House debates

Tuesday, 15 October 2019


Climate Change

5:05 pm

Photo of Zali SteggallZali Steggall (Warringah, Independent) Share this | Hansard source

I can't begin to say how disappointing it is to listen to the rhetoric we hear on this issue in this place. It is a serious question, and we should stop politicising it. It is a question of acknowledging we have a problem. It's not a question of saying, 'Your targets are too big or too costly and our targets are great and we're going to overreach them.' Repeating that doesn't make it fact and doesn't make it enough. If you accept the science that we have to reduce emissions, then you have to accept the science that is saying we are not doing enough, whatever targets you want to lay your hat to. As far as Paris went, it was a starting point. It was never meant to be the end point of where we have to get to if we want to have a meaningful impact on our carbon emissions and have some chance of keeping temperatures to a liveable and acceptable standard. Ideally that would be 1.5 degrees of warming, but we are on track for two to three degrees of warming. Who are we kidding here?

If the government accepts the science that we have to reduce emissions, then it must accept the science that says we are not doing enough. The starting point has to be to acknowledge that we have a problem. There are so many members in this House, especially on the government side, who went to their electorates during the last election saying, 'I believe in climate change and I believe we are going to take action.' Well, if the science is now telling you need to do more, then you have to adjust. It is not wrong or a failure to adjust your trajectory if you are being told it's not working or it's not enough. It isn't about pointing a finger or apportioning blame. It's about collectively coming up with a solution for the Australian people so that they actually have something to look forward to, so that our children have something to look forward to.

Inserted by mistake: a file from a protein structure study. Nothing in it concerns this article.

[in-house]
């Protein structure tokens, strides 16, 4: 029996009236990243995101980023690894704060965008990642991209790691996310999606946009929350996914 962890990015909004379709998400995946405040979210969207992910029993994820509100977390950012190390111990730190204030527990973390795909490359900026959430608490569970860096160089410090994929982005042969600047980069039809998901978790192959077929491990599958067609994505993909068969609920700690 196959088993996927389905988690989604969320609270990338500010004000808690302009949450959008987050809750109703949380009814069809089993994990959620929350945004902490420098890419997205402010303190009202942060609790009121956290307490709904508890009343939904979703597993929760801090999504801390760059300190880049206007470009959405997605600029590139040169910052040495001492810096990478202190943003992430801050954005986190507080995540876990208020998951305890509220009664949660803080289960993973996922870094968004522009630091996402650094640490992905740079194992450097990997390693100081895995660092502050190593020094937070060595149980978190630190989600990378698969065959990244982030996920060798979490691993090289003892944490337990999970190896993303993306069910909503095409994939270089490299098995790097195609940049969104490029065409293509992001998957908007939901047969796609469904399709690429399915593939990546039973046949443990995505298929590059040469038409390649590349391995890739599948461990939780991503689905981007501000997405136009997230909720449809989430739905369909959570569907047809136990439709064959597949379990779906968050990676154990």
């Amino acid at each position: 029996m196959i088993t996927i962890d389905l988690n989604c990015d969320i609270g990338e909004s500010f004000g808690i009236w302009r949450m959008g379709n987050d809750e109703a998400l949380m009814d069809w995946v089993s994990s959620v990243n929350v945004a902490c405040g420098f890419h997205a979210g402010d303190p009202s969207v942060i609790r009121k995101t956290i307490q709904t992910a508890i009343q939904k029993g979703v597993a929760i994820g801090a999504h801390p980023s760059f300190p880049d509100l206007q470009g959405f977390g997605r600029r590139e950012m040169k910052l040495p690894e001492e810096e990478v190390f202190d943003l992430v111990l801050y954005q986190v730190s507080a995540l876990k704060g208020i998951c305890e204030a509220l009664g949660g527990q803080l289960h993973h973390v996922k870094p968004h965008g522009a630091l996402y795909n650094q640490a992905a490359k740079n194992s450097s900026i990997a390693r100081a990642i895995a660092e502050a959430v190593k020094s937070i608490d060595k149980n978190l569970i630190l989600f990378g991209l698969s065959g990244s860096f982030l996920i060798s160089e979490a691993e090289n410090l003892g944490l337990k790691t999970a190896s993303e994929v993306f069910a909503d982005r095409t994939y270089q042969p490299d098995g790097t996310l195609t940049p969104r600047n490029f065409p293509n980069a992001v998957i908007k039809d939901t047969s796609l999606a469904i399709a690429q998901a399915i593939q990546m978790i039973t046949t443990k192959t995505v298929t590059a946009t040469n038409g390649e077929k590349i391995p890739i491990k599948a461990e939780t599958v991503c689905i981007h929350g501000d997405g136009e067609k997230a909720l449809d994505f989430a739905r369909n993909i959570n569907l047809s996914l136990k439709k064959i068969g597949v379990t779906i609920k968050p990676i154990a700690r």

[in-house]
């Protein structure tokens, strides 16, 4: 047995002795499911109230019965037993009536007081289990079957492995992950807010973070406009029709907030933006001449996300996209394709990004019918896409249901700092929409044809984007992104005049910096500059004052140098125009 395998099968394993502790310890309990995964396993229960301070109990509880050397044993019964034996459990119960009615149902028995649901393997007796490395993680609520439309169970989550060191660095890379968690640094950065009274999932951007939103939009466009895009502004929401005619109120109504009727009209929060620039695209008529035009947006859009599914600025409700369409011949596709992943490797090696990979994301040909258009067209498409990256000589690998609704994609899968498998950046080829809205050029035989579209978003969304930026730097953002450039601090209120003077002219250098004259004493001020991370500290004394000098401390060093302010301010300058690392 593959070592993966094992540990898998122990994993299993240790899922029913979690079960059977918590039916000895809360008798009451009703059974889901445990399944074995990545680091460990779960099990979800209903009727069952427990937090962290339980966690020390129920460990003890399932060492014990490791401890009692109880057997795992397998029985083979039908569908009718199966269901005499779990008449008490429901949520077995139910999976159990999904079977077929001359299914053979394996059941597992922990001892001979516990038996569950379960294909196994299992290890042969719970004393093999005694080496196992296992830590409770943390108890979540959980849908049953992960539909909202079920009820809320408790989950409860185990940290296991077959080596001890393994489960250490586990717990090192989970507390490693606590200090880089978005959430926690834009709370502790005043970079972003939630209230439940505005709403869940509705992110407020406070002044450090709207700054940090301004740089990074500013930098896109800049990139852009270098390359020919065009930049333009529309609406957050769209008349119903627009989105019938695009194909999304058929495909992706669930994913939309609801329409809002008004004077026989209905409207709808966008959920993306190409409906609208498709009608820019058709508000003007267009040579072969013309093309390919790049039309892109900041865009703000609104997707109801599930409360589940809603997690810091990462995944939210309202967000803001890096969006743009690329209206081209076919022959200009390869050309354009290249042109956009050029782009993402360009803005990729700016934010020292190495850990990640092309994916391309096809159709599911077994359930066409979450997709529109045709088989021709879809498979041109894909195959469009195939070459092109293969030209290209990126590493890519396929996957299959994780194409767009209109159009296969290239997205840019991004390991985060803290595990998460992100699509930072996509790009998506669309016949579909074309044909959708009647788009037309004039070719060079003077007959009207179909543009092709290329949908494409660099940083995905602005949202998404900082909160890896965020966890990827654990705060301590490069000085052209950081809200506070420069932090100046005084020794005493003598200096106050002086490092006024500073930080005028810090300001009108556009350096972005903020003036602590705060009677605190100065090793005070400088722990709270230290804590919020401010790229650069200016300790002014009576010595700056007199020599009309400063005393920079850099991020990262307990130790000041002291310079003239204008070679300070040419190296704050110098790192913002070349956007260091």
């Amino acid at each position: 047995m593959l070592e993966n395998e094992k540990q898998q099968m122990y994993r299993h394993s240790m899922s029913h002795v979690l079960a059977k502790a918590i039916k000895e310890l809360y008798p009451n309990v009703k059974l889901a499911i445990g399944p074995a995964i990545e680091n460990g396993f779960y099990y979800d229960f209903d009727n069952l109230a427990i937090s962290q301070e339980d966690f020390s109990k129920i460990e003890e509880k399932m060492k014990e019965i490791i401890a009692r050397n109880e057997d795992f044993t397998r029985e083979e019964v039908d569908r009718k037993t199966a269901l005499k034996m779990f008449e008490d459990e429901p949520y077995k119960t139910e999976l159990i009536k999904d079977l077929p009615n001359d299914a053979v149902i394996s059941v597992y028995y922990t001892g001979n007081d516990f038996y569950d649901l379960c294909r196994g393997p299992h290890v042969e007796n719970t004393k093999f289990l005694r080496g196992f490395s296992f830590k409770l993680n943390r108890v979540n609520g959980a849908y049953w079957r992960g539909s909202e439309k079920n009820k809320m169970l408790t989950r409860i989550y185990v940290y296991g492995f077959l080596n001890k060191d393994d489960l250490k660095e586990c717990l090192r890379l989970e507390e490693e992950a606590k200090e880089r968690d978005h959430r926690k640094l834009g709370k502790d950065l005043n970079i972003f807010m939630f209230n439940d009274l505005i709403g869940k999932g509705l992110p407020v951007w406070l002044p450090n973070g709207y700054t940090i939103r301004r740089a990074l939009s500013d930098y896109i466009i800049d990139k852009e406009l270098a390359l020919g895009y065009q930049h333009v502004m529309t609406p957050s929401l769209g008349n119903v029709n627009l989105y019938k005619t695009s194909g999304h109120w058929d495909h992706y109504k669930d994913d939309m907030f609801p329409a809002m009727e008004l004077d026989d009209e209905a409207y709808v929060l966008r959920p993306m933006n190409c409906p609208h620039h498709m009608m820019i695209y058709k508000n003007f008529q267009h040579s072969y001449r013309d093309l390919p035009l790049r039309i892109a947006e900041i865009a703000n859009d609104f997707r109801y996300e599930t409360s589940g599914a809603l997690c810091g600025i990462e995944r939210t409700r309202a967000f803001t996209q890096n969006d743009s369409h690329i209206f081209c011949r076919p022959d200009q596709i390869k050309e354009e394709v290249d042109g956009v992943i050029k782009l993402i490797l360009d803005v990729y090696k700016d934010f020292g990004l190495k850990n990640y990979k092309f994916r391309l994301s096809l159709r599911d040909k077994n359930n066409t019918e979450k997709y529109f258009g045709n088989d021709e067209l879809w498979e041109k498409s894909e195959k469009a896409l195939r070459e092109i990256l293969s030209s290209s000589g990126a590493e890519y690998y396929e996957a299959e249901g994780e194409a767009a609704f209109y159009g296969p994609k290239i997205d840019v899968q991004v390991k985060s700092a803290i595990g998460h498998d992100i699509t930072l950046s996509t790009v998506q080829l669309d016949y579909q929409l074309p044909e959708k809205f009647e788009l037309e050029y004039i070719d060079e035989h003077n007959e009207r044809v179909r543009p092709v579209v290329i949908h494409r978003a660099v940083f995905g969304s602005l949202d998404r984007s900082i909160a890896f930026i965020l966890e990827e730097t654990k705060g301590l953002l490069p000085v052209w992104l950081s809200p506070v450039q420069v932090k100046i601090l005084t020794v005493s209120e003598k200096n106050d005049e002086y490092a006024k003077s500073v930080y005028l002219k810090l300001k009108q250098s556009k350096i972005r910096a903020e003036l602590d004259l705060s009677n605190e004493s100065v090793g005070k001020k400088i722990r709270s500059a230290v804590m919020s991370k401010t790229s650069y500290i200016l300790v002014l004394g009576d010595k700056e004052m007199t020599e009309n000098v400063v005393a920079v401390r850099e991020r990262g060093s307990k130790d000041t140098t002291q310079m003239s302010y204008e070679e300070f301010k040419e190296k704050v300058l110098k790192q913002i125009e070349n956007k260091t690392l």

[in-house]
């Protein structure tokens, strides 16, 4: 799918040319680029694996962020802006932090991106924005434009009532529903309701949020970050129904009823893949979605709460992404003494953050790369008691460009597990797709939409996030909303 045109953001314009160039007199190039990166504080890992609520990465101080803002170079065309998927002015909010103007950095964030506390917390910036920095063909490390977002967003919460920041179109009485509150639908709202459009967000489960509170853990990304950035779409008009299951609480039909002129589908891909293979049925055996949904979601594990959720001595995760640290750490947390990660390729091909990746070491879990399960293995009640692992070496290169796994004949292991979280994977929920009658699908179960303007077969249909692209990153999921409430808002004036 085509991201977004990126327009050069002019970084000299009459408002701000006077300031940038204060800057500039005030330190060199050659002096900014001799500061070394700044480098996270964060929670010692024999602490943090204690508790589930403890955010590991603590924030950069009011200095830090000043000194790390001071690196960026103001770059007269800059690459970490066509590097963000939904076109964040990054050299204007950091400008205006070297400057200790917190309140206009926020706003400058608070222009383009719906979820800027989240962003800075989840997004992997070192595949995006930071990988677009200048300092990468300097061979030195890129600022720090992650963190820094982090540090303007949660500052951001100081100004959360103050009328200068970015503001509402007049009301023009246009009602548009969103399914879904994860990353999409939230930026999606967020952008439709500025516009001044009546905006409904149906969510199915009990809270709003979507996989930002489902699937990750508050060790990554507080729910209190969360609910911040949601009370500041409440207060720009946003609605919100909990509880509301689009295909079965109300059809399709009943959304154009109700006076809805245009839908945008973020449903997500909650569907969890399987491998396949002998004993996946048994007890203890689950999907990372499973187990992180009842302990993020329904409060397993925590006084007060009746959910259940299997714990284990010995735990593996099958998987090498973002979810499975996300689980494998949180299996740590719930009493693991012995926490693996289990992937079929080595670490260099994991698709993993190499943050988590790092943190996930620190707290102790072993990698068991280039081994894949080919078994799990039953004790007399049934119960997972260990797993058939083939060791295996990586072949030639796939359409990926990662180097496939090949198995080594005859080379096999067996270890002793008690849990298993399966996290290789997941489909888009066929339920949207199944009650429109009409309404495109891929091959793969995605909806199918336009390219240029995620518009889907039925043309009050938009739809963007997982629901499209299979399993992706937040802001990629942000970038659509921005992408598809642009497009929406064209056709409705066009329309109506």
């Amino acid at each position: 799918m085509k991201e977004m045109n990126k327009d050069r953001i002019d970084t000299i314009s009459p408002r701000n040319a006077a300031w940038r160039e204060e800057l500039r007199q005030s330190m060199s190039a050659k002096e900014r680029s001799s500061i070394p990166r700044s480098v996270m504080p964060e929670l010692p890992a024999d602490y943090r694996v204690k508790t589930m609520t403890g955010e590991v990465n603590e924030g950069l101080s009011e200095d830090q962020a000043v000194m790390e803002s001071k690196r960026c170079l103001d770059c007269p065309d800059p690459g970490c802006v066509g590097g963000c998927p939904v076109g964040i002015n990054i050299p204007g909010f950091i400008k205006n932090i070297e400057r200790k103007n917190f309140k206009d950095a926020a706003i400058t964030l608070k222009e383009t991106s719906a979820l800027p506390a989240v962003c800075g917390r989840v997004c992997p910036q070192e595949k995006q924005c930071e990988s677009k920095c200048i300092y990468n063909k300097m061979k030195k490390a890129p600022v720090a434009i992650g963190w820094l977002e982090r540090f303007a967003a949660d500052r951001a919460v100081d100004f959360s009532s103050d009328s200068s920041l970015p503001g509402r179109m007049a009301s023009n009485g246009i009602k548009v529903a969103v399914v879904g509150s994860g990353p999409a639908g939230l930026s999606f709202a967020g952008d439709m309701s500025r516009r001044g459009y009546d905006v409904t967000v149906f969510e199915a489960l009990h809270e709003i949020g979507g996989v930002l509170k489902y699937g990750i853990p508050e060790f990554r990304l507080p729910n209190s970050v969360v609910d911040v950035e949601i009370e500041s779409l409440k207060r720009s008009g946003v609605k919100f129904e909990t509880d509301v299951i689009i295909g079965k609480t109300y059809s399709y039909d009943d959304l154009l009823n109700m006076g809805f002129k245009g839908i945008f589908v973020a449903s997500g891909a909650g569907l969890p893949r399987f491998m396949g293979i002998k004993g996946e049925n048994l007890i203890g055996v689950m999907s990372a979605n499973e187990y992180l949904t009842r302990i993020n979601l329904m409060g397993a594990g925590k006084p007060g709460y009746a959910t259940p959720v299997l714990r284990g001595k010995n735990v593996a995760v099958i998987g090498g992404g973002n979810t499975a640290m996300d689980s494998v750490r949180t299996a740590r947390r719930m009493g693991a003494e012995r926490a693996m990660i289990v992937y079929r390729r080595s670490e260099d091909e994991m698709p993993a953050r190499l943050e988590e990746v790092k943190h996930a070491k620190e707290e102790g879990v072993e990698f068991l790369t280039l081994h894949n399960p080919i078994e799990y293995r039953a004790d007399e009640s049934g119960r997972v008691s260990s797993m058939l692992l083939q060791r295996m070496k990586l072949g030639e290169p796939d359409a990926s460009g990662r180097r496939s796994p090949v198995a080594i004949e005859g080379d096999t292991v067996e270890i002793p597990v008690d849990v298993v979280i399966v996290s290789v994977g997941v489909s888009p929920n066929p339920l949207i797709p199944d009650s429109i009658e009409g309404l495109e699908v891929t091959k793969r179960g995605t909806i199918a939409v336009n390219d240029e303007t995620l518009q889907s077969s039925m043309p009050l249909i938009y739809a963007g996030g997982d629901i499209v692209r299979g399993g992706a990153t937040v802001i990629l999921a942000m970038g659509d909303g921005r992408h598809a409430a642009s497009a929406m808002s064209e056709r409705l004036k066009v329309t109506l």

The Parliamentary Friends of Climate Action heard from a number of medical bodies yesterday. The presentations we got were sobering. It's frightening to understand the impact of a warming world—what heat can do to the body, how it will impact our young people and our older people, who will be vulnerable, the increase in deaths and heat stroke—really serious implications. I asked them, 'Did you write to our health minister and indicate concerns about the health impacts of climate change and a warming climate?' The response was: 'The health minister doesn't see a warming climate as a health issue.' It is. The doctors are telling us it is. It's a priority. We need to know in what ways we are equipped to deal with that scenario.

It's so important that everyone is accountable in this place. We've heard so much over the last 10 to 15 years on this issue. You actually all now need to be accountable. Stand up and be counted. Have a conscience vote, all of you, on both sides. Put your colours to the mast of where you stand on this issue. We saw it happen with marriage equality. We need to start to see it happening on climate change.


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